Small-Business Planning in Times of Trouble
Sometimes the going gets tough, and your strategic plan is reduced to tatters as a result. Maybe your business model — your plan for how you make money — isn’t quite what it was cracked up to be. Maybe your financial projections were a little too rosy. Maybe your analysis of your strengths, weaknesses, opportunities, and threats (SWAT) missed some key points.
Instead of throwing up your hands in despair, try to pinpoint what went wrong and to begin planning a way to turn the situation around.
Most companies don’t land in hot water overnight. Usually some warning signs present themselves, even if they’re slight and build slowly over months or years before someone at the top finally says, Uh-oh.
So how do you know if your company is headed for trouble? Use the sample form to scan some of the early warning signs. If you see items that hit close to home, check out those issues as they relate to your company. If your company passes the test, keep the list handy and return to it from time to time, just to be on the safe side.
If you check three or more items on the form, definitely revisit your business plan and the assumptions behind it. Pinpoint the problems and redraft your business plan to accurately address your business situation.
Suppose, for example, that customers aren’t flocking to your new location the way you thought they would. Go back to your original market analysis to see what assumptions you made at the outset. Next, look at how the current situation differs from the way you envisioned it to be. Do you face unanticipated competition? Have your customers’ wants and needs changed? Was your promotion inadequate?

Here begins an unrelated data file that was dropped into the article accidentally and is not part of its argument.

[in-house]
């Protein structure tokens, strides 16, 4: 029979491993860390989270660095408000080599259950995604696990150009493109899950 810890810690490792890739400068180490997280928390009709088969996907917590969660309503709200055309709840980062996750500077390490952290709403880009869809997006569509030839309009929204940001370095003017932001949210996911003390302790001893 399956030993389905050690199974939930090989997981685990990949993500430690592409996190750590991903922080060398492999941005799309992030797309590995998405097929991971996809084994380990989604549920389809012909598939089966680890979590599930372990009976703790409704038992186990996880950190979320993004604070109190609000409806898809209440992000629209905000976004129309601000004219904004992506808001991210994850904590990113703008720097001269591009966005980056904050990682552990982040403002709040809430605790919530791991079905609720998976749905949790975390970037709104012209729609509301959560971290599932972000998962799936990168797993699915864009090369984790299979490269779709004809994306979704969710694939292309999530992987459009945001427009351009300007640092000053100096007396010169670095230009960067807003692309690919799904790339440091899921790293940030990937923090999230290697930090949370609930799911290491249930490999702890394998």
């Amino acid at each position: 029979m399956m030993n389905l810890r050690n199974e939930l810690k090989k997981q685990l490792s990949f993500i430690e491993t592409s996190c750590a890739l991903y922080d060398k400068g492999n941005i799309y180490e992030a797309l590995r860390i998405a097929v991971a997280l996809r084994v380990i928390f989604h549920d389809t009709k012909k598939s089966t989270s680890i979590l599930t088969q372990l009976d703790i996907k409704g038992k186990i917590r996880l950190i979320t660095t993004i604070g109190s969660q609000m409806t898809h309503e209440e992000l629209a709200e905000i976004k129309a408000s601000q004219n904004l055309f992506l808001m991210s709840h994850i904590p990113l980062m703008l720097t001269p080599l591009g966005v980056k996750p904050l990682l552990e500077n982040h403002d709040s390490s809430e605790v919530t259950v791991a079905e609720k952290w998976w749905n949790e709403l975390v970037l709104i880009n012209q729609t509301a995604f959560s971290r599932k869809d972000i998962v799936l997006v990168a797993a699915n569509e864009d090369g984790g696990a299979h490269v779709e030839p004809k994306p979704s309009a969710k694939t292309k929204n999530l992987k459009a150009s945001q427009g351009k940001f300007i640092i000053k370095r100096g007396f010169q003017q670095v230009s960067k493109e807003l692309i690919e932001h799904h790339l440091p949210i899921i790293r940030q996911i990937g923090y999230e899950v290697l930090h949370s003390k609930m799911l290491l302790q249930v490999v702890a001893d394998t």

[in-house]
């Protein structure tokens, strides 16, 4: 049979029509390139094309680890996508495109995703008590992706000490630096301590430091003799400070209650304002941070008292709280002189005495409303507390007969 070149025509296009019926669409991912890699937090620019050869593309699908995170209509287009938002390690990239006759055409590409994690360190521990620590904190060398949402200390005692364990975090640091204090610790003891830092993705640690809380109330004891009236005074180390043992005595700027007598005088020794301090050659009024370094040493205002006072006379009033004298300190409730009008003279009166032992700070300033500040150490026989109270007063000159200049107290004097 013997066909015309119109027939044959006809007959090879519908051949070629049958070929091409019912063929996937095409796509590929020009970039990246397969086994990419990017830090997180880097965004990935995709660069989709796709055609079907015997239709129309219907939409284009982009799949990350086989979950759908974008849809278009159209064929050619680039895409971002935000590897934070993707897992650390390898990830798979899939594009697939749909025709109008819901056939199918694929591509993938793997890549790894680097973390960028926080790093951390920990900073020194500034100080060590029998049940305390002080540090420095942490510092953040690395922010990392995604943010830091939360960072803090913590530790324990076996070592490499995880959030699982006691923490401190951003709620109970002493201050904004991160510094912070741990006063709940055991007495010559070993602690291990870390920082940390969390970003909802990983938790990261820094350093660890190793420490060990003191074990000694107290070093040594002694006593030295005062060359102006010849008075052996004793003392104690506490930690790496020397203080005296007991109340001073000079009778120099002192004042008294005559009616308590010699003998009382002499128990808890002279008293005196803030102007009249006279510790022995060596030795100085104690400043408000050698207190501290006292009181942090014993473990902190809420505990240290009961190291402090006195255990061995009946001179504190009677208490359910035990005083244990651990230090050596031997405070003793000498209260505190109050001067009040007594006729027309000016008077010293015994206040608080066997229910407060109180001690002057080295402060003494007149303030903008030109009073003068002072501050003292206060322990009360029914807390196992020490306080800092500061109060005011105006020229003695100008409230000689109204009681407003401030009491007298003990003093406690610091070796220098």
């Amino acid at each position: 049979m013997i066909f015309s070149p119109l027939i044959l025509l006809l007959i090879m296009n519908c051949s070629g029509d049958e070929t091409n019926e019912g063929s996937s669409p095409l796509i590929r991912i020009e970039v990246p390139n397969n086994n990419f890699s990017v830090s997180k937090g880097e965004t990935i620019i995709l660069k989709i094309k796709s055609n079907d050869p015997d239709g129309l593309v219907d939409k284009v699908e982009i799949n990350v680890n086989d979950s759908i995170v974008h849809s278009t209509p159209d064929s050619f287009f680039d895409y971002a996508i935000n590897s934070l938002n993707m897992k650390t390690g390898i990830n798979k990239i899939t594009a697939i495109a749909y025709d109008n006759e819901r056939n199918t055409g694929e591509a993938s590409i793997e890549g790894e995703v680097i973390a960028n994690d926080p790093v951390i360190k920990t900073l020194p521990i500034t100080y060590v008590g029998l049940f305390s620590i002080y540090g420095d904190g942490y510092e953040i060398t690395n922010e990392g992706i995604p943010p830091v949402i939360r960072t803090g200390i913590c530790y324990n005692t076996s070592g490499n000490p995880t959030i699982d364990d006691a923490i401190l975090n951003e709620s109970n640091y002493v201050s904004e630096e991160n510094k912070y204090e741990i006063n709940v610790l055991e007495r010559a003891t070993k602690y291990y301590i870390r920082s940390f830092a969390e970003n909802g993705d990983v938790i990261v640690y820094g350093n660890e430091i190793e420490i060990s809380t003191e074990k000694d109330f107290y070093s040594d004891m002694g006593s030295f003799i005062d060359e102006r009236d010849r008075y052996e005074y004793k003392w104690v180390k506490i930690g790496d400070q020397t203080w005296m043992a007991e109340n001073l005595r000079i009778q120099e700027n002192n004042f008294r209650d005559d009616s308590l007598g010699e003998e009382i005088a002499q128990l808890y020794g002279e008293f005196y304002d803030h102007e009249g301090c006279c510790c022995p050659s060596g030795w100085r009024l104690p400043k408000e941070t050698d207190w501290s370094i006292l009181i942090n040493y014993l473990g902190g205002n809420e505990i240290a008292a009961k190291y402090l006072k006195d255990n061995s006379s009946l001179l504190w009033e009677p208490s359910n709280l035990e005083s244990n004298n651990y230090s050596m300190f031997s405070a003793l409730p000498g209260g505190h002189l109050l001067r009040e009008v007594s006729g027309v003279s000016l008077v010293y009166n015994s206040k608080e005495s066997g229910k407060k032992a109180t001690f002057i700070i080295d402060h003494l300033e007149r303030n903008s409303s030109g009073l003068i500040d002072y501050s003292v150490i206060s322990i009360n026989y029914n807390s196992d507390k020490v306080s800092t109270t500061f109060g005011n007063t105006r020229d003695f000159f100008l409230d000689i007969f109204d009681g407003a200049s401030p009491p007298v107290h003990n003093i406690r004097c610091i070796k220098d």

Don’t launch into the blame game or look for scapegoats. Even if you ultimately decide that you need to make personnel changes, the first step isn’t to place blame; you need to figure out what went wrong and how to get your business back on track.
Sometimes getting an outside opinion about a difficult business situation can be very beneficial. When your company faces a crisis or near crisis, you can bring in turnaround professionals to help determine what’s wrong and how you can revise your business plan to address the situation. To find consultants, start at the Turnaround Management Association website.
Before you enlist outside help, you may want to bring your own management team together to assess the damage and to attempt to find a solution. Done right, this meeting of minds will create a stronger sense of teamwork and inspire the troops. And, with any luck, you’ll come up with good creative and strategic solutions.
Your own management team may not see critical issues objectively. Vested interests, assumptions, and emotions can get in the way. Outside consultants, such as turnaround professionals, don’t carry the excess baggage. They can take a clear-eyed and unemotional look, pinpoint what’s wrong, and help arrive at a solution — even if it’s a painful one. Most are available to guide the redirection of your business plan and to help steer the turnaround process.